* Judge says S&P took too long to move 2010 state case
* U.S. sued S&P for $5 bln; many other states also sued
By Jonathan Stempel and Aruna Viswanatha
April 25 A federal judge handed a legal defeat to Standard & Poor's, ruling that a lawsuit in which Connecticut accused it of fraudulently inflating credit ratings to win business should be moved back to the state court where it began.
In a decision late Wednesday, U.S. District Judge Stefan Underhill in Bridgeport, Connecticut, said S&P and its parent, McGraw-Hill Cos, waited too long to move the March 2010 lawsuit by Connecticut Attorney General George Jepsen to federal court from state court. He did not rule on the case's merits.
The decision came two days after the largest U.S. credit rating agency asked a federal judge in Los Angeles to dismiss the U.S. Department of Justice's $5 billion civil fraud lawsuit filed in February over its ratings.
In that case, the government said S&P knowingly inflated ratings of risky mortgages and other securities, fueling demand from investors who believed the ratings were objective and helping trigger the 2008 financial crisis.
S&P had been seeking to move lawsuits by 15 U.S. states and the District of Columbia to federal court. On May 30 it is expected to ask the U.S. Judicial Panel on Multidistrict Litigation to consolidate litigation before a single federal judge.
Combining the cases could streamline the litigation, avoid conflicting rulings, and help S&P obtain better results than if it were forced to defend against claims under state consumer laws, where burdens of proof can be lower.
Underhill rejected the argument by S&P and its lawyers, including First Amendment specialist Floyd Abrams, that the Feb. 5, 2013, filing of 13 of the other lawsuits entitled the rating agency to a new 30-day clock to move Connecticut's lawsuit.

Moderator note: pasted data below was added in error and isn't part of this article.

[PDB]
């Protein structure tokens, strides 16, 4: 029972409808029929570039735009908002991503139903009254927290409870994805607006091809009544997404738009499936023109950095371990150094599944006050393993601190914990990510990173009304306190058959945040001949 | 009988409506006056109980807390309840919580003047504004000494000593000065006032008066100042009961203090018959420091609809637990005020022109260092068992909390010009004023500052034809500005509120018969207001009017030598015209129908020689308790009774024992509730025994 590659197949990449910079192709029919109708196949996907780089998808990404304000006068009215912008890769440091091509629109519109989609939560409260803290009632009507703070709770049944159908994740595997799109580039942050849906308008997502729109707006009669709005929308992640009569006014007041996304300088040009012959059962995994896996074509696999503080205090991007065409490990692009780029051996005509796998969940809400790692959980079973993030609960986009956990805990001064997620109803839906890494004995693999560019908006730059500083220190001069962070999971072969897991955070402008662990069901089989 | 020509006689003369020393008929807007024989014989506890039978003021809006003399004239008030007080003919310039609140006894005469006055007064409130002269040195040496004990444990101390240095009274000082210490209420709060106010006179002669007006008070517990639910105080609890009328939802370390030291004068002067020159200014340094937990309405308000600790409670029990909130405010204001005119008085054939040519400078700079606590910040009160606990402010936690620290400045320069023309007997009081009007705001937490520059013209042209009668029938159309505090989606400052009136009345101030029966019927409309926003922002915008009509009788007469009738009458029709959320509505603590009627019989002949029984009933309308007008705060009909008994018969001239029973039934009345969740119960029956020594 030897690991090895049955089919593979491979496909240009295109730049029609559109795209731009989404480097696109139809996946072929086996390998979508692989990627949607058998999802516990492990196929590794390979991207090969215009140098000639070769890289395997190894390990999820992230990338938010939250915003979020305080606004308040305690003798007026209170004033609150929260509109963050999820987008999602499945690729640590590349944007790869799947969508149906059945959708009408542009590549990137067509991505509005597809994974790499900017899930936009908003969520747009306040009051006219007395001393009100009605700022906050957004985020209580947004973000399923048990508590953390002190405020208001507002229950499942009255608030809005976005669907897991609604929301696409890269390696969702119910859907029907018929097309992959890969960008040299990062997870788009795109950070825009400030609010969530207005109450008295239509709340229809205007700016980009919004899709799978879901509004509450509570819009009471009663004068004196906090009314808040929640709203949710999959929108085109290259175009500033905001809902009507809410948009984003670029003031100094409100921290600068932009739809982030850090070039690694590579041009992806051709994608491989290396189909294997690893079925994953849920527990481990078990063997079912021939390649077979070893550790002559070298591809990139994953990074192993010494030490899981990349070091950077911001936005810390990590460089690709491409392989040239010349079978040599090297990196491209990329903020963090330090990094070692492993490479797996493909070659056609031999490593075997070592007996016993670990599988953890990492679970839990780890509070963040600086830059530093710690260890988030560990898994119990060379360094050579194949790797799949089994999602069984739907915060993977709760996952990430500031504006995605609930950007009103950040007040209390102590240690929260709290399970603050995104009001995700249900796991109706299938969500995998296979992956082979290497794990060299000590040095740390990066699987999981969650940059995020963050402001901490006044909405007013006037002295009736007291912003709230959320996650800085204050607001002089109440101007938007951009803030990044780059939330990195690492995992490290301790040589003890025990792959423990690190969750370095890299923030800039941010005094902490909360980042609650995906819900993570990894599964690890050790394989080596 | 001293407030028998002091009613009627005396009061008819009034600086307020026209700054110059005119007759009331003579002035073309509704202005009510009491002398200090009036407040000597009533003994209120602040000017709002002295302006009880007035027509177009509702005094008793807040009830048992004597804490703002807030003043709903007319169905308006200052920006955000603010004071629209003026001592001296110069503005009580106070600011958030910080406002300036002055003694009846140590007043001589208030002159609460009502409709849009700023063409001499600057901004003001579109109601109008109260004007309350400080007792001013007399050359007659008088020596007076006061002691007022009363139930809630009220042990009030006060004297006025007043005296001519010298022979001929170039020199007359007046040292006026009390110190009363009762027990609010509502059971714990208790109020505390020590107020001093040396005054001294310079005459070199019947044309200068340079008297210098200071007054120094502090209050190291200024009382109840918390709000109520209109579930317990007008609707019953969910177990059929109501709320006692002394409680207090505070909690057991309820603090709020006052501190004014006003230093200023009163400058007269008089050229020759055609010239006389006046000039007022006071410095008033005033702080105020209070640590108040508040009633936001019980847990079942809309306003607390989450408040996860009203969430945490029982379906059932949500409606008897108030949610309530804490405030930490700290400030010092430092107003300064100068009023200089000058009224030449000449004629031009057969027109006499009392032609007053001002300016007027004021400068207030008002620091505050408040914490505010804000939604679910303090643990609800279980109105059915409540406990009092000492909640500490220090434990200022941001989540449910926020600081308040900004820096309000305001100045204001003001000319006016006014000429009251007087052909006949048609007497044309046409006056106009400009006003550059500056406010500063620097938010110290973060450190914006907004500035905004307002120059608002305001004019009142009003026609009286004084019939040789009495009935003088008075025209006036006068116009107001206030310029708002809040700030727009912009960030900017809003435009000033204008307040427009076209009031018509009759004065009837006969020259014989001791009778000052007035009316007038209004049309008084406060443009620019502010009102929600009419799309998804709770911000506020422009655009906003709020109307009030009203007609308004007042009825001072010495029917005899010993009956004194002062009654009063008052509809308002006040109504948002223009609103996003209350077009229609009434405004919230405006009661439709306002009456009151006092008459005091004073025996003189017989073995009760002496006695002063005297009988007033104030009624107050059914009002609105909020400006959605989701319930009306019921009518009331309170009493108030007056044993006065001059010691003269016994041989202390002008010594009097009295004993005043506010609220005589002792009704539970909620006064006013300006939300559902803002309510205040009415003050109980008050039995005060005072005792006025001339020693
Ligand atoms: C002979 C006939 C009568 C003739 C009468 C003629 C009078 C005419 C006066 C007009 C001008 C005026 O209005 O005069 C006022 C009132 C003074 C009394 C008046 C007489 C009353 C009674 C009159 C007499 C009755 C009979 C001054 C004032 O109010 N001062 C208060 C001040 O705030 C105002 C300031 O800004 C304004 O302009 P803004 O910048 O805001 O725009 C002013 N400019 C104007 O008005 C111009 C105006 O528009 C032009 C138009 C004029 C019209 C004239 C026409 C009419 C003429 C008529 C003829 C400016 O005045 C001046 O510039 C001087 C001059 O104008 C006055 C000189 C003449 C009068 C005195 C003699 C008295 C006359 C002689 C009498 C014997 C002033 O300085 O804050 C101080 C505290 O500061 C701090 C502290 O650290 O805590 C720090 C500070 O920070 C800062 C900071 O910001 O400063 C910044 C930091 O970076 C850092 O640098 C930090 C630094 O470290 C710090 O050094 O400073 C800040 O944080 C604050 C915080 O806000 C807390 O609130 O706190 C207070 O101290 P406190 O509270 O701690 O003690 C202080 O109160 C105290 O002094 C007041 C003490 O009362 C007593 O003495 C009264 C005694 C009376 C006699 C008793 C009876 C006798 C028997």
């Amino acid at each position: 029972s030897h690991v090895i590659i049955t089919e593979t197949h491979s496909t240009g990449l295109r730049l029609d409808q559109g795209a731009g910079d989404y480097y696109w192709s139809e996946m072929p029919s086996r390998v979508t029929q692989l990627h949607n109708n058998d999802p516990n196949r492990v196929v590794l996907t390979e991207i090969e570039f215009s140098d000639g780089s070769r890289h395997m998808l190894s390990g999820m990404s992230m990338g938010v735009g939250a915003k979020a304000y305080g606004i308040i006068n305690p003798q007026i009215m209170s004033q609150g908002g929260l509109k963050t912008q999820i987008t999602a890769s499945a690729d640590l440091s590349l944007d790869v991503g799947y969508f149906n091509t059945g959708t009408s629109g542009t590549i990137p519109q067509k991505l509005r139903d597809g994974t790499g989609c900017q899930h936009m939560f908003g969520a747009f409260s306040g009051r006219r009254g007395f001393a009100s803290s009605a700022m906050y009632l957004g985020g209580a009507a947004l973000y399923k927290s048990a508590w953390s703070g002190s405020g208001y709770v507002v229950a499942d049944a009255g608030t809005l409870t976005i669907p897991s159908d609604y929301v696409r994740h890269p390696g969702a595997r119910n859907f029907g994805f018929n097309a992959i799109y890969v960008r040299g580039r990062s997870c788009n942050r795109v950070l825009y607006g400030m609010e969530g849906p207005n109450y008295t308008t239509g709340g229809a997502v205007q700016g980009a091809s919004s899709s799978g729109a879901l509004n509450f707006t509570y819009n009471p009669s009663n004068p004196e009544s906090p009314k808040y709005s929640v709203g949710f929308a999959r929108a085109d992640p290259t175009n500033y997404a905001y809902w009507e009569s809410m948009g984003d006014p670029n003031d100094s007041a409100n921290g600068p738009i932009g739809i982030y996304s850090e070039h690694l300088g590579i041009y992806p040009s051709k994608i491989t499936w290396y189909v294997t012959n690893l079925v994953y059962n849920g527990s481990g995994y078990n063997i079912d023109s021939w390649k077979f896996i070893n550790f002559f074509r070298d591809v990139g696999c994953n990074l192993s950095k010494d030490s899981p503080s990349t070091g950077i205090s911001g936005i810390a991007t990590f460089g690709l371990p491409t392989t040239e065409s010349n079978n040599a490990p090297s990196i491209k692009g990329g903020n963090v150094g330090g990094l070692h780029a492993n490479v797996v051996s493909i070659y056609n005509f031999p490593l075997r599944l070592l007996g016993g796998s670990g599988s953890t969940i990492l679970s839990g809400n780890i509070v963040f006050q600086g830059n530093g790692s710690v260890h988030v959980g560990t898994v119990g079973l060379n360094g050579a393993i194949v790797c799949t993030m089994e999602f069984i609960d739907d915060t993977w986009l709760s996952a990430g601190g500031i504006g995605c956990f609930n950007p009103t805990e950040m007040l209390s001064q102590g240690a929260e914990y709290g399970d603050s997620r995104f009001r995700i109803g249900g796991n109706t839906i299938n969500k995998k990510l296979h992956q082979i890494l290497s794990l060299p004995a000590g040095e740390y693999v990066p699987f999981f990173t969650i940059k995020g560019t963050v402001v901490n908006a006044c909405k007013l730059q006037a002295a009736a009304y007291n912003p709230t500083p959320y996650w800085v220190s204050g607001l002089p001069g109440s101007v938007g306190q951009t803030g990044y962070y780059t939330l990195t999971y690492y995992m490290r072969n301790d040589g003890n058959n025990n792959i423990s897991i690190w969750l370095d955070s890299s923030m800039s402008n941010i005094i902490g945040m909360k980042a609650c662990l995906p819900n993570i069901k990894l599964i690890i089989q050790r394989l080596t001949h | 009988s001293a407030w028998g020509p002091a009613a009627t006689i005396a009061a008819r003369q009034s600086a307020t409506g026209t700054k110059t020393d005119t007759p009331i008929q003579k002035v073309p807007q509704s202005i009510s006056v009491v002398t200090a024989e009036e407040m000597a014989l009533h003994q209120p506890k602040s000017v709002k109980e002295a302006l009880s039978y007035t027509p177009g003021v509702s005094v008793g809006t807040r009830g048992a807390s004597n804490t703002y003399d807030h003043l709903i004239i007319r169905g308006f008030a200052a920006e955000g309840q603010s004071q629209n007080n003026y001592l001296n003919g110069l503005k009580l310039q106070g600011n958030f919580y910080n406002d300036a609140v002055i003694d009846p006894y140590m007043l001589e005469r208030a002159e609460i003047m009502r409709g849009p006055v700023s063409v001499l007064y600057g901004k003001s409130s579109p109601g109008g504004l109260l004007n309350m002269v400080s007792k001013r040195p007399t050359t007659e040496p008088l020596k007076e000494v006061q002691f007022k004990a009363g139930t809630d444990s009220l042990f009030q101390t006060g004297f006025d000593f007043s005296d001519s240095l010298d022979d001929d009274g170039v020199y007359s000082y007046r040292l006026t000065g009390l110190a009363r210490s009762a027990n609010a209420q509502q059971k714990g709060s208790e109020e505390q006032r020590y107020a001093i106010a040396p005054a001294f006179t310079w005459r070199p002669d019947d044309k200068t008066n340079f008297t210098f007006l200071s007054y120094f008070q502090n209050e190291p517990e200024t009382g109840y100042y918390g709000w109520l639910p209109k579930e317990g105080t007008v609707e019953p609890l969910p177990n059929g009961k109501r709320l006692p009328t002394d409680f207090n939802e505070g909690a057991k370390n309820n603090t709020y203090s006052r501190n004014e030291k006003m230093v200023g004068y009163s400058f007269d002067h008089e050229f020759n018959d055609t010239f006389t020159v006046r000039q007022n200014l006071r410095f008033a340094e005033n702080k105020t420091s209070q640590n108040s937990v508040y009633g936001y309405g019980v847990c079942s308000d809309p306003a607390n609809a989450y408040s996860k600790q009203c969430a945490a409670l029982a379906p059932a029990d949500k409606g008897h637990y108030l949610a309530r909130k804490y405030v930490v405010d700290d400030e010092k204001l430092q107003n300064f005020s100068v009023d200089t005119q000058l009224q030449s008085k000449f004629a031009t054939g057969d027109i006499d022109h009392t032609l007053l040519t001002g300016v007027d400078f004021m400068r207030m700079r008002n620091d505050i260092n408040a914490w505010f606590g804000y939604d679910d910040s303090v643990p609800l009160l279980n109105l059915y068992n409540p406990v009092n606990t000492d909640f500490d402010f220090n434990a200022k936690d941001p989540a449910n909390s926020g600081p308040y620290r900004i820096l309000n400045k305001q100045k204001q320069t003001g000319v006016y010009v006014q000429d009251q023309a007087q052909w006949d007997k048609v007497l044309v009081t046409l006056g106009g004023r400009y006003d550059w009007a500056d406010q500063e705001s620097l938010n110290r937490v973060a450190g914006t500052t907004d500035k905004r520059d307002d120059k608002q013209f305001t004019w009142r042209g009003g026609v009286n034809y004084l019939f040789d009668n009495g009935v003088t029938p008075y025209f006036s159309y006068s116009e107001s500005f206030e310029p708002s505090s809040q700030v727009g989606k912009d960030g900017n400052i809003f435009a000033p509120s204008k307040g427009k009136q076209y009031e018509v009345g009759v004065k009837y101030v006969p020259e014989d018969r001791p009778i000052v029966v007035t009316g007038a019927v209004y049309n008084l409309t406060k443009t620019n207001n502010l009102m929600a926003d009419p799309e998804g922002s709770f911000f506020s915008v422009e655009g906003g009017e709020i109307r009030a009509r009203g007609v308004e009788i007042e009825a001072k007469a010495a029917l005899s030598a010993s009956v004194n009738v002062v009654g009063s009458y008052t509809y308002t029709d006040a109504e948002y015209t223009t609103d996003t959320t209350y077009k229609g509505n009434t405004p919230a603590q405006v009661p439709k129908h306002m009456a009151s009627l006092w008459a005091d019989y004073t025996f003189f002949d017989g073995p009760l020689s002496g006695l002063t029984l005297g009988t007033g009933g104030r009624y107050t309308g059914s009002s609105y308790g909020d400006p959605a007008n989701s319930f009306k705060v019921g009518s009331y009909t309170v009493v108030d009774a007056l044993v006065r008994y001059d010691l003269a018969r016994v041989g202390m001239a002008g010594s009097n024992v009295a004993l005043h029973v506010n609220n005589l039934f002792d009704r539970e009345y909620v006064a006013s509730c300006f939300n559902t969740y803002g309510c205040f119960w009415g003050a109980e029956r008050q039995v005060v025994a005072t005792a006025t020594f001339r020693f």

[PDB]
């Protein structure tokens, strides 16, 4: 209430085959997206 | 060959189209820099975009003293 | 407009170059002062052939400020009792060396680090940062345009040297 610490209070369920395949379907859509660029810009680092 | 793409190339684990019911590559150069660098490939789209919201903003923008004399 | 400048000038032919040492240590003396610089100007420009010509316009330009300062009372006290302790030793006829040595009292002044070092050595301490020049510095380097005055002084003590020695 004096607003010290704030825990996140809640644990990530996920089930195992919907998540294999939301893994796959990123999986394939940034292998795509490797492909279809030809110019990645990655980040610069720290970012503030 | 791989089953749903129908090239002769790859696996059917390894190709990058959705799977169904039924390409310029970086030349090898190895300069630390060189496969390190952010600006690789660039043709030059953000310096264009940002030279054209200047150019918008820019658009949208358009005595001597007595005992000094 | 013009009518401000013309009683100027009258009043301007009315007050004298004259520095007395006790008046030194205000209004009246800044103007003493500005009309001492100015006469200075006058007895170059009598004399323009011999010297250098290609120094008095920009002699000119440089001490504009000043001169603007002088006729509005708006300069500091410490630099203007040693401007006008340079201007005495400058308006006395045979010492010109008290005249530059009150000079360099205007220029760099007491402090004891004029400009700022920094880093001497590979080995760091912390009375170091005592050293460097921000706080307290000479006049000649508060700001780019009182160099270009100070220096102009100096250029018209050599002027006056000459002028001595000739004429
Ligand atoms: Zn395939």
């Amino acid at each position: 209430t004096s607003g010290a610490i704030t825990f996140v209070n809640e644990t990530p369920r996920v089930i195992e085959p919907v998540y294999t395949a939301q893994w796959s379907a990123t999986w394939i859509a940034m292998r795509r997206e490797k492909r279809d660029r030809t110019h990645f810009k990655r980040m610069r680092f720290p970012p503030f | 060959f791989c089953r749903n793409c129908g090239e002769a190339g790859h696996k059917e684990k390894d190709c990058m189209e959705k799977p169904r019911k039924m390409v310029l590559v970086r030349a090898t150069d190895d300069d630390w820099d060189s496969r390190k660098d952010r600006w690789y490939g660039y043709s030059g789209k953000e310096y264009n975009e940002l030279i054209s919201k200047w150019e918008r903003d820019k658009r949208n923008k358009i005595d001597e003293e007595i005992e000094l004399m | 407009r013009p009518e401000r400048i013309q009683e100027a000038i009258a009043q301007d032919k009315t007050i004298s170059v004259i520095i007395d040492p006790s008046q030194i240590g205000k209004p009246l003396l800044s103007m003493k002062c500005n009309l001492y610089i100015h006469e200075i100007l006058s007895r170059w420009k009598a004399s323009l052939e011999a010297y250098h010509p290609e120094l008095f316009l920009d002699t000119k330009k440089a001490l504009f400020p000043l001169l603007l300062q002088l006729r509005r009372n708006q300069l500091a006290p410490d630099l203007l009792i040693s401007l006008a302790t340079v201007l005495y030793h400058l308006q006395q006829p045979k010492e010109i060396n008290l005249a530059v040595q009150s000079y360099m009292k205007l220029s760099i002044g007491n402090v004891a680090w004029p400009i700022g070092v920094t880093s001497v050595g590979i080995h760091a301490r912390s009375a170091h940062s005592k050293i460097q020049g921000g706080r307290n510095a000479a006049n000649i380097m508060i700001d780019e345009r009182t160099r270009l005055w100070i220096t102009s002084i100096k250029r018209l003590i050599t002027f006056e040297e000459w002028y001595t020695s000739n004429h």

"Although it may be tempting to find federal jurisdiction every time a multibillion-dollar case with national implications arrives at the doorstep, succumbing to that temptation is barred by the careful limits Congress has placed on the jurisdictional reach of federal courts," Underhill wrote.
In a statement, Jepsen said he was pleased with the decision and was "prepared to litigate the matter in Connecticut Superior Court, where it belongs."
S&P spokeswoman Catherine Mathis said, "The timeliness grounds for the ruling do not apply to the more recently filed actions by other state attorneys general."
Before S&P sought to move it, the Connecticut case had not been expected to be ready for trial until roughly late 2014.
The Department of Justice lawsuit is the first major federal action against a credit rating agency since the financial crisis.
A hearing is set for May 20 before U.S. District Judge David Carter in Los Angeles. S&P's main rivals, Moody's Corp's Moody's Investors Service and Fimalac SA's Fitch Ratings, were not sued by the federal government.
In afternoon trading, shares of New York-based McGraw-Hill were down 1 cent at $51.80 on the New York Stock Exchange.
The case is Connecticut v. McGraw-Hill Cos et al, U.S. District Court, District of Connecticut, No. 13-00311.